The accuracy of a single measurement can be determined by comparison to a "known value". What additional information, if any, is needed in order to state the precision of the measurement?
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Both the Cu2+ and Mg2+ react with the hydroxide ion that i present in producing a blue ppt with the Cu2+ (Cu(OH)2) and a white ppt with the Mg2+ (Mg(OH)2). But with the NH3 present the copper will further react to form Cu(NH3)4+ which dissolves and thus we will have a deep blue solution with the white Mg(OH)2 that can be centrifuged and decanted and thus separated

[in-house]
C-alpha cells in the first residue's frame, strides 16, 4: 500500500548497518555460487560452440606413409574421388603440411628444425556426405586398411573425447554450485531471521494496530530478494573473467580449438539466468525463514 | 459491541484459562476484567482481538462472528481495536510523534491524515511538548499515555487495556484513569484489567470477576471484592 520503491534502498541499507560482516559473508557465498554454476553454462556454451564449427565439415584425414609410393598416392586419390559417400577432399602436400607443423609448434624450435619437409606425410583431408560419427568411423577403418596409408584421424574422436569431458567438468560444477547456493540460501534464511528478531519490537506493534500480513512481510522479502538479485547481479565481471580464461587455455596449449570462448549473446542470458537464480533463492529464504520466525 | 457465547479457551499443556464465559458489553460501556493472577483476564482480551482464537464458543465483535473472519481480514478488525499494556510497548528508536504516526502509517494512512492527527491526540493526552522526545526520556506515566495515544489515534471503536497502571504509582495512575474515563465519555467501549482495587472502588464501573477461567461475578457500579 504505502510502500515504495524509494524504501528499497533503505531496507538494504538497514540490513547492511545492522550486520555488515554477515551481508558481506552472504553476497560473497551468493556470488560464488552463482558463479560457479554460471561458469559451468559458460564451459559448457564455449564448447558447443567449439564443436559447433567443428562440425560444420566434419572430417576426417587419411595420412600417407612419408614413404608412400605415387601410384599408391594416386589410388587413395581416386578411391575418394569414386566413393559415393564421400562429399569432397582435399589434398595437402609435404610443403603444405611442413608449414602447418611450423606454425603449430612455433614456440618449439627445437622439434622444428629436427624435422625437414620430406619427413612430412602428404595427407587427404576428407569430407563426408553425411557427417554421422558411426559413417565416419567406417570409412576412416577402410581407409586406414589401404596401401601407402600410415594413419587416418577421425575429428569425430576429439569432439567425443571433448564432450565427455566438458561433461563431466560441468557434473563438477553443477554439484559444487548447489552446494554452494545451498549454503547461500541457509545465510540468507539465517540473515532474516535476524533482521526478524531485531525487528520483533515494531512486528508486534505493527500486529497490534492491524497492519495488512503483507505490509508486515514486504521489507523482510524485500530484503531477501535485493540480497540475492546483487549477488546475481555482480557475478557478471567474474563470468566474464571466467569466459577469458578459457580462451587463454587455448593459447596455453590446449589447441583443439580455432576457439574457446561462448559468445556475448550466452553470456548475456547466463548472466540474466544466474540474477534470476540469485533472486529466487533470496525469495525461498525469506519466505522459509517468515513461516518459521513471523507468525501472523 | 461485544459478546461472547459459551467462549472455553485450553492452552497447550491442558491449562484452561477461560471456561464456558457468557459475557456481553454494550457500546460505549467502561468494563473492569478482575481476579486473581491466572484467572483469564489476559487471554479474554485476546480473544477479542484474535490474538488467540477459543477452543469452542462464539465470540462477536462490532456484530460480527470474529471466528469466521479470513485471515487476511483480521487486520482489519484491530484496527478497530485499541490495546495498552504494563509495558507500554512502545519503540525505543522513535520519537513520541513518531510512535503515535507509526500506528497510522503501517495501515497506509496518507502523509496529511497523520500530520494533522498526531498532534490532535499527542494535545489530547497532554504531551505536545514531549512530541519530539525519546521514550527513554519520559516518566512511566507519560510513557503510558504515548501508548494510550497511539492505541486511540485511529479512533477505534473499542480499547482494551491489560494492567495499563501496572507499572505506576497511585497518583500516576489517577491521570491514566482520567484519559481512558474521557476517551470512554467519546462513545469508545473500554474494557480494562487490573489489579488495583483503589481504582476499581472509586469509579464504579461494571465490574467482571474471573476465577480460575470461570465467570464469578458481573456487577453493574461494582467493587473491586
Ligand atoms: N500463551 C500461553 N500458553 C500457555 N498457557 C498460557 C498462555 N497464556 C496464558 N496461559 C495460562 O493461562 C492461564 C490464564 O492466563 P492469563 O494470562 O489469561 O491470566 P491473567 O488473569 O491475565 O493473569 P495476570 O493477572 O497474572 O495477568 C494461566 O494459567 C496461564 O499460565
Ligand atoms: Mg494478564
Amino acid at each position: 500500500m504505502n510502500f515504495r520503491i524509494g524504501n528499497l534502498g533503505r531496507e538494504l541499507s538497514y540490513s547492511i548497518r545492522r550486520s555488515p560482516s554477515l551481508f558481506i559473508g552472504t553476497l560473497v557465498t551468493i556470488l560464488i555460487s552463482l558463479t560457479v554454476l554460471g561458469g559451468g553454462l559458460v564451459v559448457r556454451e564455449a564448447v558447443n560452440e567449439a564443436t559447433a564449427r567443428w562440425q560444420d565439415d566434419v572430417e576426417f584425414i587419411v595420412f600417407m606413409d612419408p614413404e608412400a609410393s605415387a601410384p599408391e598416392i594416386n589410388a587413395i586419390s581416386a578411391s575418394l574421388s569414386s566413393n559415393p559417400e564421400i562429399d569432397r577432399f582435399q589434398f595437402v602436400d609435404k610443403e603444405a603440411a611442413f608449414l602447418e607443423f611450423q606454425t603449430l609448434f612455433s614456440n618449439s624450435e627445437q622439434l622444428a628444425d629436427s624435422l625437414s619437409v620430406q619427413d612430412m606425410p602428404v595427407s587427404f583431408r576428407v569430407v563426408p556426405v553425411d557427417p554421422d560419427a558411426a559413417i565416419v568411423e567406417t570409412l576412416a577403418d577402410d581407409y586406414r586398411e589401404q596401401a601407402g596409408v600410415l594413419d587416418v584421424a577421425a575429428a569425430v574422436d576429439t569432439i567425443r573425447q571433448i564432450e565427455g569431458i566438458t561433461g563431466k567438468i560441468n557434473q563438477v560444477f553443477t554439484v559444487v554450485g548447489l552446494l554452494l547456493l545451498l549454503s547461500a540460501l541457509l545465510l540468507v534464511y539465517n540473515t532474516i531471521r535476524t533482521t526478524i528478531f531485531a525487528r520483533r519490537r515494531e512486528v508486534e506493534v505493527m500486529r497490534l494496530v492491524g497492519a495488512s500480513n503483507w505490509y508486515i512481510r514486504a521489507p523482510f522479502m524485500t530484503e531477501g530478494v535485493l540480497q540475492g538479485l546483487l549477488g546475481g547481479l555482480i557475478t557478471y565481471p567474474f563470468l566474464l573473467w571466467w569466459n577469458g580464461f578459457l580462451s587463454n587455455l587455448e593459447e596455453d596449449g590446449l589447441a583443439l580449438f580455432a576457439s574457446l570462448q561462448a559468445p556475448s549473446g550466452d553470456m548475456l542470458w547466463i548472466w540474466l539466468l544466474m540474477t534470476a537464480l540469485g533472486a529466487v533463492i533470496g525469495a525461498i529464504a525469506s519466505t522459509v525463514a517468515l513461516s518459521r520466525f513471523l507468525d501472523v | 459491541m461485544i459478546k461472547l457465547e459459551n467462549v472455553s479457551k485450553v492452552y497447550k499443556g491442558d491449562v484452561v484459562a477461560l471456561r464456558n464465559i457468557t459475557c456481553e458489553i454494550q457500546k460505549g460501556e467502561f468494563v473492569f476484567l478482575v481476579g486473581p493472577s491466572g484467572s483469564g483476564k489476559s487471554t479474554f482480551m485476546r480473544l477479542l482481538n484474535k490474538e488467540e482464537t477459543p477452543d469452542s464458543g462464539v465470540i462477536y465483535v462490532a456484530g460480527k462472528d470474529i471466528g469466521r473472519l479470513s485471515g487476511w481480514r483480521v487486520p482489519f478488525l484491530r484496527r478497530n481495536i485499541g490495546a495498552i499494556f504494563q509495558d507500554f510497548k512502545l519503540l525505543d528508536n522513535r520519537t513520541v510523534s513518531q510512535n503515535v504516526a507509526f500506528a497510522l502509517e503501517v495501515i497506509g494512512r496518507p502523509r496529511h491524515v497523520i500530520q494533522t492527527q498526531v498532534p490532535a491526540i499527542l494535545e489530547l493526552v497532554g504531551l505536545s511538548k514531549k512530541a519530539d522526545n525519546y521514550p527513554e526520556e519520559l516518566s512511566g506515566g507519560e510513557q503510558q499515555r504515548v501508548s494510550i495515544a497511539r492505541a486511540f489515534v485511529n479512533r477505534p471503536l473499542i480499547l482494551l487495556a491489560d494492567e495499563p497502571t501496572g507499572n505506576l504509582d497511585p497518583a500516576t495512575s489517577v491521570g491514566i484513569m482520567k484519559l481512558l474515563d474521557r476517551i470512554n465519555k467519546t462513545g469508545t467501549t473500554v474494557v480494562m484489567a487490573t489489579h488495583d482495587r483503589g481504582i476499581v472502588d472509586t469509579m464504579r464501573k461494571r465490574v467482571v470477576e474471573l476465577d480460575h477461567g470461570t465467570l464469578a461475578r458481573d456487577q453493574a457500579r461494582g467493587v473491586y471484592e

Describe, using words and chemical equations, the reaction of an aqueous solution of silver nitrate with aqueous hydrochloric acid and the subsequent reaction with aqueous ammonia.Silver nitrate is a soluble salt with the nitrate ion as a spectator ion, the aqueous hydrochloric acid with form a white ppt of AgCl. Then the addition of ammonia will form the silver complex with the NH3 which dissolves the precipitate and forms an aqueous solution. Ag+(aq) + HCl(aq) <---> AgCl(s) + H+ (aq) AgCl(s) + NH3(aq) <---> Ag(NH3)2+(aq) + Cl-(aq)Outline in 5 or so brief steps, the determination of Ka of a weak acid using data from a pH titration.Titrate a known volume of a weak acid with a known concentration of a strong base using a pH meter. Graph the titration curve as pH vs volume of strong base added. Identify the volume of the strong base needed to titrate to the equivalence point. Divide this volume in half and determine from the graph of the pH at this half-equivilance point. At this point in the titration, the pH is equal to the pKA because there are equal amounts of conjugate pairs present in the solution.How would the Ka determined (as in question 9 from above) be affected if you incorrectly over estimated the volume needed to reach the equivilance point of the titration when visually analyzing the titration curve?There is probably minimal impact if the volume is only slightly misread. But too large a volume at the equivalence point results in too large of a calculated volume at the half eqivalence point and a little higher pH value, resulting in a smaller Ka.What is the volume required to reach the half-equivalence point in the titration of a 30.0 mL sample of 0.10 M acetic acid wit a 0.15 M sodium hydroxide solution.30.0 mL x 0.10 M/0.15M=20.0 mL. The volume at the half-equivalence point would be 10.0 mLShow a derivation of the relationship between pH and the pKa at the half-equivalence point,Henderson Hasselbach equation: pH = pKa + log[A]/[HA]. At the half-equivalence point, the [A-] = [HA] and thus pH = pKa = 0 and finally pH = pKa at the half-equivalence point.What is the Ka of a weak acid whose pH at the half-equvialence point is 6.3?pH = pKa = 6.3 thus Ka = 10^-6.3 = 5.0*10^-7In our qualitative analysis labratory, what was the important reason for keeping some of the compound in the hood? (do you know which ones these were?)The concentrated acids/bases are kept in the hood to minimize and/or contain spills and odorsIdentify the particular situation in which you would use a spot test reagent, a precipitating reagent, and a precipitate-dissolving reagentPrecipitating reagents and precipitate-dissolving reagents are used to isolate the ions from a mixture. Spot tests are used to confirm the presence of a suspected ionIn our qualitative analysis scheme, what could be used to separate an aqueous solution of Ni2+ from Ag+?Adding HCl will cause a white ppt of AgCl to form and the Ni2+ ion will not precipitateWhy is it not very useful to use HCl as a spot test reagent between Pb2+ and Fe2+?Fe2+ does not ppt with HCl and PbCl2 is a white solid. There are many white solids and this is not a good confirmation the Pb2+ was presentUsing the indicator chart in your lab manuel identify a range of pH values possible if a solution containing methyl red is yellow and solution containing phenol red is yellowIf methyl red is yellow pH > 6, if phenol red is yellow then pH < 6.6. the pH is between 6 and 6.6List sources of error present in the determination of the enthalpy, entropy, and Gibb's free energy from the precipitation titration and how they would affect the value of the solubility product constant, Ksp.One example, pulling undissolved solid into the pipet when retrieving the dissolved PbCl2 at temperature. This causes too much AgNO3 to be used since there is too much Cl- ion present. Thus calculating too large a concentration of both Cl- and Pb2+ and a calculated Ksp is too largeDescribe the function of the salt bridgeIn a voltaic cell, the salt bridge allows the spontaneous reaction to continue since we do not have a build up of charge in the compartments. The anions flow through the salt bridge into the anode compartment to counter the build up of positive charge and cations flow through the slat bridge into the cathode compartment to counter the build up of negative chargeDetermine the reaction that would occur in a voltaic cell between the two reduction half reactions of Sn2+ going to Sn and Pt2+ going to PtCHanged from Pt2+ to Pb2+ and Pt to Pb. Pb2+(aq) + 2e- <--> Pb(s) Ered = -0.126V Sn2+(aq) + 2e- <--> Sn(s) Ered = -0.136V Turn the tin containin reaction around, Eox = +0.136V and the Ecell = 0.010VA unknown metal is oxidized spontaneously wit Cd2+ being reduced to Cd. The Ecell is measured to be +0.337V. What is the Ered of the unknown metal ion to the elemental metal?Cd2+ to Cd Ered = -0.403V thus 0.337V = -0.403V + Eox, Eox = 0.74VWhat reaction occurs at the cathode in the reaction in problem 24? 25?The reduction half reaction in both cases. In 24, the Pb2+ going to Pb and in 25 the unknown metal cation being reduced to the unknown metal.